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Chemical Sensing

Molecular sensor measures lithium levels in neurons

DNA-based detector could help people with bipolar disorder adjust drug dosage and help researchers study lithium’s action in cells

by Alla Katsnelson, special to C&EN
November 15, 2021

A sensor consists of a DNA strand with a fluorescent dye attached to one end and a complementary DNA strand with a quencher molecule attached to the same end. The sensor binds a lithium ion, and the first DNA strand cleaves into two segments and separates from the complementary DNA strand. When the dye and the quencher molecule are separated, the fluorescent dye glows green.
Credit: J. Am. Chem. Soc.
When a DNAzyme-based sensor (top) binds to a lithium ion, the catalytic strand cleaves and separates from the complementary strand, ending the quenching of an attached dye molecule and activating the fluorescence.

For people with bipolar disorder, lithium can be a godsend—if it works. The drug, discovered in 1949, is effective for only about one-third of people with the condition. And one of the challenges in using it is its very narrow therapeutic window—too small a dose doesn’t work, whereas too large a dose causes toxicity, resulting in side effects such as tremors and kidney failure.

Now, researchers have developed a DNA-based sensor that measures lithium ion levels in neurons at concentrations close to that therapeutic range, 0.6–1.2 mM (ACS Cent. Sci. 2021, DOI: 10.1021/acscentsci.1c00843). The researchers believe that such a tool could be used both to help adjust lithium doses for people with bipolar disorder and to probe the drug’s mechanism of action, which is poorly understood. “From that mechanistic understanding, we hope to gain insight into either better drugs for bipolar disorder or better use of this drug,” says Yi Lu, a chemist and bioengineer at the University of Illinois at Urbana-Champaign.

Many more neurons glow green in a micrograph of neurons from a person with bipolar disorder than in a micrograph of neurons from someone without the condition. Scale bar is 100 micrometers.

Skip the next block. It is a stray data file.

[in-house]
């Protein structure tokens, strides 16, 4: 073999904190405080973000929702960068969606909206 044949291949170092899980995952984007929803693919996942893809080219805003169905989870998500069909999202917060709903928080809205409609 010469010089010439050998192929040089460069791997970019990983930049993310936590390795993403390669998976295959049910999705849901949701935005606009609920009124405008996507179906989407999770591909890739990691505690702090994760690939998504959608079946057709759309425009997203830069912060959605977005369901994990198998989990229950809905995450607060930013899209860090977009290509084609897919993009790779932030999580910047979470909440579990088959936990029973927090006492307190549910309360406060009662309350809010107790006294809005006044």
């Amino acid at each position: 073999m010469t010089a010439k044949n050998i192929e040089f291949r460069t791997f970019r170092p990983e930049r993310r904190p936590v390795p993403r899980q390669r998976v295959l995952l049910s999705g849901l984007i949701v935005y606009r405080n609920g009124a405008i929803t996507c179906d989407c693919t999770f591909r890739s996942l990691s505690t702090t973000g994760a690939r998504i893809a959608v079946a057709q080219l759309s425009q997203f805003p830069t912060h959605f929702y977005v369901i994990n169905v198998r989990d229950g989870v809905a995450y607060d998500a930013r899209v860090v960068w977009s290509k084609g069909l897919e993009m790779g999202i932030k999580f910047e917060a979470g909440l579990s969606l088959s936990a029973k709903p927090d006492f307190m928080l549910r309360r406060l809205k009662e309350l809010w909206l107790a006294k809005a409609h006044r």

Credit: J. Am. Chem. Soc.
The glow of a molecular sensor shows that more lithium accumulates in neurons derived from people with bipolar disorder (right) than in those from people without the condition (left).

Lu launched the lithium sensor project in response to a comment at a conference. During a talk describing how he converted a glucose meter to measure sodium levels, an attendee asked if he could adapt the device for lithium, explaining the clinical need. Few such sensors exist because it’s difficult to detect Li+ among the excess sodium and potassium ions in the human body, Lu says. “The few that do either do not have the selectivity, or their concentration range does not cover this narrow relevant physiologic range,” he explains.

To create a physiologically active sensor with the needed sensitivity and selectivity, Lu turned to DNAzymes—single-stranded stretches of DNA that can act as enzymes. He and his colleagues screened a DNA library for sequences capable of binding and catalyzing reactions with Li+. To ensure specificity, they screened out sequences that also bind Na+, K+, magnesium, calcium, and other monovalent and divalent ions.

The researchers then zeroed in on a DNAzyme sequence that binds strongly to Li+ and cleaves into two smaller pieces once it binds the ion. They paired that DNA with a complementary DNA strand to create a double-stranded segment. The researchers attached a fluorescent dye molecule to one end of the DNAzyme strand and attached a molecule that quenches fluorescence to the same end of the complementary strand.

These two strands separate at a particular temperature, which depends on their lengths—above 37 °C at their full length, and at 37 °C when cleaved into shorter pieces. When the DNAzyme binds Li+ at 37 °C, which is human body temperature, and cleaves, the strands separate from each other, ending the quenching and activating the fluorescence.

They tested the DNAzyme on cells, including neurons derived from cells obtained from people with and without bipolar disorder. To their surprise, they found that Li+ accumulated in the neurons derived from people with bipolar disorder but not in those from people without mental health issues. It’s not clear why, Lu says, but using the sensor to observe how Li+ enters the cell, where in the cell it accumulates, and whether it competes with other ions such as Na+ and K+ may help answer that question.

Peter Cragg, a chemist at the University of Brighton who was not involved with the work, notes that the sensor is close to having the needed specifications for clinical use but requires a bit more optimization. “It has greater than 100-fold selectivity for Li+ over competing metal species,” he says; “however, its limit of detection at 1.1 mM, is currently too high for the accuracy required to adjust medication.”

Lu says this limit was observed in a test tube but in cells grown in a dish, the sensor works across the entire therapeutic range. So “it may not be a barrier of applying this sensor for cellular studies of lithium therapeutics.”

The sensor could also potentially detect the ion in other contexts. The glucose meter that Lu’s team adapted to detect Na+—and many other ions—uses DNAzyme-based test strip technology. They are now tailoring the device to work with DNAzymes to detect Li+ in blood or urine. “This is how [people with diabetes] manage their lives,” Lu says. “We hopefully can use a similar system for people with bipolar disorder.”



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